Prince, The Watchdog of the Bank

Bringing Vignettes to Life

Prince, The Watchdog of the Bank

     ANIMALS APPEAR in a wide variety of situations and motifs on fiscal paper. Livestock and other ruminants typically serve to illustrate agricultural bounty or evoke pastoral settings. Some animals symbolize a place itself, like the otter on checks from the Bank of Otterville, Missouri. Robert Eberhard Launitz’s statue of Leatherstocking, which appeared for decades on checks of the First National Bank of Cooperstown, N.Y., depicts Natty Bumppo and Hector, the hunting dog gazing up in abject adoration at his master.  Otherwise, canines are often used to portray some behavior or attitude that we value in banking and finance: loyalty, protectiveness, and vigilance. Variations on the vignette of a dog, perched upon a strongbox and guarding its key, are perhaps the most characteristic expressions of these traits.


                                                                                           A vignette of Prince, on a check for a princely sum, 1906.

     For the most part, these dogs were at best anonymous models for the engraver’s art. Not so with Prince, the English bull terrier gracing this check drawn in 1906 on the Farmers Deposit National Bank of Pittsburgh, Pennsylvania. Prince not only existed, but bestrode the lobby and corridors of that Pittsburgh bank for the better part of the 1890s. Originally a gift to the bank’s cashier and later president, T. H. Given, Prince became a denizen of the bank, wandering its premises freely as a gentle friend to children and a fierce foe of enemies.

     Although the dog disappeared mysteriously in 1898, the memory of Prince lived on and was indeed burnished as an icon of the bank’s corporate identity. Images of Prince appeared not only on checks, calendars, stationery, and other documents of the bank, but on its stock certificates themselves. When Given had the new Farmers Deposit Building constructed in 1902, it was the tallest skyscraper between New York and Chicago. Given also made sure it was embellished with a variety of Prince-inspired ornamentation, making his new skyscraper a veritable temple to the departed dog. The bank’s thrift affiliate, the Farmers Deposit Savings Bank, also made enthusiastic use of the animal’s likeness in its marketing, ensuring that Prince became an internationally-recognized symbol. For a good half century after his departure, Prince represented a venerable Pittsburgh financial institution to its customers far and wide.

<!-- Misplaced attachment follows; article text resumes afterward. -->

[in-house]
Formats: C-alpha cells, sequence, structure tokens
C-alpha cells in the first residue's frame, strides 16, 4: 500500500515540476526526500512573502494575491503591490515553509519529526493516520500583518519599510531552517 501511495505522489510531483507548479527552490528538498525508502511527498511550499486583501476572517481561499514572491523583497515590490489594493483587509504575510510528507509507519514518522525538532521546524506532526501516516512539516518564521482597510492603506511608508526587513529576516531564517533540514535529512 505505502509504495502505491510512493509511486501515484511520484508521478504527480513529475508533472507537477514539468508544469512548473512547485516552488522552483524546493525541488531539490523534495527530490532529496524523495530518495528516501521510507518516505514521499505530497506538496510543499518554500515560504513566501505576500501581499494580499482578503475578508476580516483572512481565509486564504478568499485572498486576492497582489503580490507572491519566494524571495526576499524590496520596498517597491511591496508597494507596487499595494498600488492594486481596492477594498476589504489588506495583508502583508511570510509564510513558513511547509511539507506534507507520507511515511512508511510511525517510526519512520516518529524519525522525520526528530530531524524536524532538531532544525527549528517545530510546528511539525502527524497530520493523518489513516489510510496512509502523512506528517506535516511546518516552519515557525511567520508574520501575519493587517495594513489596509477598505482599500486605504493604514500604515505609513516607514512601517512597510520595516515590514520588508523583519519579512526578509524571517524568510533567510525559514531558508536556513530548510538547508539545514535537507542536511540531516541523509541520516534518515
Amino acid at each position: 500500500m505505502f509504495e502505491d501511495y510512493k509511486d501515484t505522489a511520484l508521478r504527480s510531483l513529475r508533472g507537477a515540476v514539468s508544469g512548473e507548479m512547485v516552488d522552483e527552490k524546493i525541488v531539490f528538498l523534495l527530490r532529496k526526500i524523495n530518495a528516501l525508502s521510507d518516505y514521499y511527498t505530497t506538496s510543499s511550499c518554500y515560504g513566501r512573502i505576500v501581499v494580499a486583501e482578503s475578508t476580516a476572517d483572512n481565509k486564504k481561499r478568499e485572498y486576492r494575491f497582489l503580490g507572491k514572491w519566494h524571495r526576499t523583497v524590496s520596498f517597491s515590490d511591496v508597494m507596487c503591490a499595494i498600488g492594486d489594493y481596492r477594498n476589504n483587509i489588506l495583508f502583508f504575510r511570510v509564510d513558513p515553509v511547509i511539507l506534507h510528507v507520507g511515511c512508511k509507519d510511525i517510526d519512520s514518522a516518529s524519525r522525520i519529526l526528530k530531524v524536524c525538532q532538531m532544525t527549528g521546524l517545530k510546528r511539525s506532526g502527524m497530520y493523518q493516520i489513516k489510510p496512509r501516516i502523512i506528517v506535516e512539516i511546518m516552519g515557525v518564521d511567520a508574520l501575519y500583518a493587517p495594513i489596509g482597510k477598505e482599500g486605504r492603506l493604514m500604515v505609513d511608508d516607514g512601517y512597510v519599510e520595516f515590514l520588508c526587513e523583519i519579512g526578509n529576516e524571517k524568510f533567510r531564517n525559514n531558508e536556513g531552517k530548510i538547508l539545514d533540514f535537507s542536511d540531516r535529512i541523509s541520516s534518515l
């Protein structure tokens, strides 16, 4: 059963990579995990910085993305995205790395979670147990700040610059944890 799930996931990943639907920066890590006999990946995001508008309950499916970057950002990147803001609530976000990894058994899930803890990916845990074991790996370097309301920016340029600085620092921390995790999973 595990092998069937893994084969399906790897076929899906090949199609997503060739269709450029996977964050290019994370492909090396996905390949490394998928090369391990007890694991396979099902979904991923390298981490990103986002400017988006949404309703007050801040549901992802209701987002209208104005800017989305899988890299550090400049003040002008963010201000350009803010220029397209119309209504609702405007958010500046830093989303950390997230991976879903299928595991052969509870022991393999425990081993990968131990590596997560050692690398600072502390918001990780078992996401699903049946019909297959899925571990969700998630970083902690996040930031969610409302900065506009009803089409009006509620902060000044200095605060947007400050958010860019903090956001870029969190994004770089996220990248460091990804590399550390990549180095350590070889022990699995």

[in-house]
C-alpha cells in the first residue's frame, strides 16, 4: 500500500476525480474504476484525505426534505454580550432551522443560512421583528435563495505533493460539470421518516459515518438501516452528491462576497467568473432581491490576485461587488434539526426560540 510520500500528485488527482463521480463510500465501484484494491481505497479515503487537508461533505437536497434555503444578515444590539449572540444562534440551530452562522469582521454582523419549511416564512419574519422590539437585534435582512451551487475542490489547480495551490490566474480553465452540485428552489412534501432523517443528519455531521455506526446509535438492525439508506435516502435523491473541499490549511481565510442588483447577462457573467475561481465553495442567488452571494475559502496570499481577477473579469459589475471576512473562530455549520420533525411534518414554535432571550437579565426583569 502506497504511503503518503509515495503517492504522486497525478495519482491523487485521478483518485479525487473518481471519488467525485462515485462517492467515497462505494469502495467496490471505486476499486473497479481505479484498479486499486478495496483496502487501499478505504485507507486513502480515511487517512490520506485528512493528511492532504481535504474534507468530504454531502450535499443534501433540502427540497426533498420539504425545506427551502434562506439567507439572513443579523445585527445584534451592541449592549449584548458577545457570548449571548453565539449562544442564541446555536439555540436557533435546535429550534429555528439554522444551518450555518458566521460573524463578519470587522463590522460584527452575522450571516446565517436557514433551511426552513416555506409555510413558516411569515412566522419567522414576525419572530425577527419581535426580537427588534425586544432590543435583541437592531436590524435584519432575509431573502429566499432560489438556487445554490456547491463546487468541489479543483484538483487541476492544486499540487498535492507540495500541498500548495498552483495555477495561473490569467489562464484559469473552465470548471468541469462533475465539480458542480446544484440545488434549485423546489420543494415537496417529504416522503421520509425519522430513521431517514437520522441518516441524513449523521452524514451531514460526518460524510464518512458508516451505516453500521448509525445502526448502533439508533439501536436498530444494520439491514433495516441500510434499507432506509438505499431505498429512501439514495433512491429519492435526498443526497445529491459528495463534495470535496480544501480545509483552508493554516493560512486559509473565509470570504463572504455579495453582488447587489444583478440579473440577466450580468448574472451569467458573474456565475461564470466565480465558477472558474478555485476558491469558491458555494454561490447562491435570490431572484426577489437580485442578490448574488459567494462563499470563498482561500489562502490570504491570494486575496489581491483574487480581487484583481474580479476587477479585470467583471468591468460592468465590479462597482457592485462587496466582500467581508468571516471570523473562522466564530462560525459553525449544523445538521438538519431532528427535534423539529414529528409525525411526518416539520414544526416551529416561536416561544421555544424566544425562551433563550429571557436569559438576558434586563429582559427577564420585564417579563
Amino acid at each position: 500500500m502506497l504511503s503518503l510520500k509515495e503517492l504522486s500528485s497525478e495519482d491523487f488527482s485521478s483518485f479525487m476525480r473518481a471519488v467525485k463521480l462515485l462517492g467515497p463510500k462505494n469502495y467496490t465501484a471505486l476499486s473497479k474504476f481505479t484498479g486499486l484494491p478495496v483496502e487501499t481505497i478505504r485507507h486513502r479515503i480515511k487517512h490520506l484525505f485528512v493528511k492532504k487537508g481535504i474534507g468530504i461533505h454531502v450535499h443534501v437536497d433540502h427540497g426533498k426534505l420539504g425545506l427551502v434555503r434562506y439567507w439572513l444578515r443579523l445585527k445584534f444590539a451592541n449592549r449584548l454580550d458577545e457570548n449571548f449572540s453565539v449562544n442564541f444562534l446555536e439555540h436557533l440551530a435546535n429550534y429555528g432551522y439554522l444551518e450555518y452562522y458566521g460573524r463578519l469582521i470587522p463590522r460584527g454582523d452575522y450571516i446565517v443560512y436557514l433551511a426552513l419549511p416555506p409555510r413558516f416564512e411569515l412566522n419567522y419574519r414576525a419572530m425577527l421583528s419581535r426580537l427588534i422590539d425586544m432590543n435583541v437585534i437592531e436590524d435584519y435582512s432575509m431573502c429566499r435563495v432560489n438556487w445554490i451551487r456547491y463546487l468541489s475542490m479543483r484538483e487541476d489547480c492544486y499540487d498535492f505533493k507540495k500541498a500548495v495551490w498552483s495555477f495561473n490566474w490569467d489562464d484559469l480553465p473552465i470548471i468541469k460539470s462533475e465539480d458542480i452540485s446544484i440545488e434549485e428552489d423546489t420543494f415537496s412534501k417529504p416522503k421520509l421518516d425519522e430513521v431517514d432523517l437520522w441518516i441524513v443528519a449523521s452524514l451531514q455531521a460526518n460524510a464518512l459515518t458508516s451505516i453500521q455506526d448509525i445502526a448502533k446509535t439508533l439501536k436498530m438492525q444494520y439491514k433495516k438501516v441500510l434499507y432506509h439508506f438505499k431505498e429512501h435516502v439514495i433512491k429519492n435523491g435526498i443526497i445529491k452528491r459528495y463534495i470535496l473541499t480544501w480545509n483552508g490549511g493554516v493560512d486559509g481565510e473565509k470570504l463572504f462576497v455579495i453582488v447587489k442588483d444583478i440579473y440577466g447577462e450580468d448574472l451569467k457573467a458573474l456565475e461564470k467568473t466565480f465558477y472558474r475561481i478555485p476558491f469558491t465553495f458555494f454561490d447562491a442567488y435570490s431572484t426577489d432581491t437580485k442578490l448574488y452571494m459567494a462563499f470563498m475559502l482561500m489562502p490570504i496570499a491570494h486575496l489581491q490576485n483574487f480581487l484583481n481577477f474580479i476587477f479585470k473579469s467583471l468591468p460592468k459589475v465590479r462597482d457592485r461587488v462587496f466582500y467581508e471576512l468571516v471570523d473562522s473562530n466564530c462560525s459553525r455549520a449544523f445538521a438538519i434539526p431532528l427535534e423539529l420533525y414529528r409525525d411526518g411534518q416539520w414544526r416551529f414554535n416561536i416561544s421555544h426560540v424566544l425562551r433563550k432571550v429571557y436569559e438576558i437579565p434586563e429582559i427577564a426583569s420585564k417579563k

Prince Comes to the Bank

     The origins of the Farmers Deposit National Bank lay in the founding, in 1832, of the Pittsburgh Savings Fund. This was a simple mutual savings society in which members contributed small regular subscriptions. In 1841 it incorporated as the Farmers Deposit Bank and continued that way for almost twenty-five years until it reorganized under the National Banking Act as the Farmers Deposit National Bank (charter no. 685). In 1880, Thomas Hartley Given (1851-1919) became Cashier of the bank, assuming the post of President in 1893.

     Prince’s story, which was recounted numerous times over the years, has the feel of a polished stone of corporate public relations. Nonetheless, there is no harm in treating the basic details of his life as if they were true. Prince, a white English bull terrier, came to the bank in the summer of 1889 from Henry Kramer, a traffic officer who worked at the corner of Fifth Avenue and Woods Street in downtown Pittsburgh (Kramer, who had just started with the force, later drove the first horse-drawn police patrol in the city and had a long career fighting crime). At the time, the bank was located at 400 Fourth Street. T. H. Given, at that time still Cashier, was a serious dog-fancier who maintained his own kennels and was active on the show circuit (a Chihuahua of his, “Carlotta”, won a First Place at a Pittsburgh show in 1899). In addition, during these years Given not only served on the executive committee of the Bull-Terrier Club of America, but hosted its meetings on the bank’s premises.